Debonding of the fiber-reinforced polymer (FRP) from the substrate that occurs before its tensile strength is reached typically controls the effectiveness of the stress transfer mechanism between FRP composites and a quasi-brittle substrate, such as masonry. The FRP-substrate interface is usually modelled as a zero-thickness interface whose fracture Mode-II cohesive material law (CML) is defined in terms of shear stress and slip at the interface. In this paper, the effect of the shape of the CMLs of the FRP-brick and FRP-mortar interfaces on the stress transfer process will be presented and discussed. Several multi-linear CMLs, obtained from experimental data for both mortar and brick interfaces, will be adopted to obtain the load response of the FRP-masonry interface. It will be shown that the shape of the CMLs adopted does not strongly affect the load response if the fracture parameters are the same or similar among the CMLs. Finally, certain geometric relationships of brick and mortar joints imply more pronounced differences in terms of load response between the CMLs adopted.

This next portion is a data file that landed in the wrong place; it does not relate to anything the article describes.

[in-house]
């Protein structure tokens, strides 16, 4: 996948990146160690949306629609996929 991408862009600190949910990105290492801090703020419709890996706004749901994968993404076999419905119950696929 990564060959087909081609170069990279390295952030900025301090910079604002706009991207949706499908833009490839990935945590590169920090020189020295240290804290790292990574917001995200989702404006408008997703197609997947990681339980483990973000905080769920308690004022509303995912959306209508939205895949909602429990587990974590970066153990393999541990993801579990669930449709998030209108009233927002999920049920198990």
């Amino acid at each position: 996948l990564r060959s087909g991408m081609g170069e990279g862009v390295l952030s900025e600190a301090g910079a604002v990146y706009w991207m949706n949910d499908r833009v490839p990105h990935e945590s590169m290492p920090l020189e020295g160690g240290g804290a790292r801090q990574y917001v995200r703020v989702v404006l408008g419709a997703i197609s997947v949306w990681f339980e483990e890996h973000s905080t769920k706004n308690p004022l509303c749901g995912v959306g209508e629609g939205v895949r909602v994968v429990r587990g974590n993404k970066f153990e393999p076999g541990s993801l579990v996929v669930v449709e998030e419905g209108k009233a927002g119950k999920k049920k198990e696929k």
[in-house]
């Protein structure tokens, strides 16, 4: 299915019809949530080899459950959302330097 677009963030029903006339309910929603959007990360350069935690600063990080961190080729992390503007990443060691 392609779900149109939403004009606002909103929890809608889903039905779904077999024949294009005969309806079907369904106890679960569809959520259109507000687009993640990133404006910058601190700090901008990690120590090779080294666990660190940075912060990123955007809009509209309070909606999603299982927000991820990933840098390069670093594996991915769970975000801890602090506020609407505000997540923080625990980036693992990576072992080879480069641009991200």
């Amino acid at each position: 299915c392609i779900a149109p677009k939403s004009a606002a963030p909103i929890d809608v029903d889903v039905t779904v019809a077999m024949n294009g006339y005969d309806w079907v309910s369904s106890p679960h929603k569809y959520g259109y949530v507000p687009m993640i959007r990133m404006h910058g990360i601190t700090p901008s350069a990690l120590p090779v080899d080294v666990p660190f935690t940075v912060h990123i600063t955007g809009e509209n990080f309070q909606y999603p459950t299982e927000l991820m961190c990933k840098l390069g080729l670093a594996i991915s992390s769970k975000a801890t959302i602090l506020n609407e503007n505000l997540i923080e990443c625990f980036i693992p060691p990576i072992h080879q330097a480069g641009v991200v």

|Titolo:||The effect of the shape of the cohesive material law on the stress transfer at the FRP-masonry interface|
|Data di pubblicazione:||2017|
|Appare nelle tipologie:||1.1 Articolo in rivista|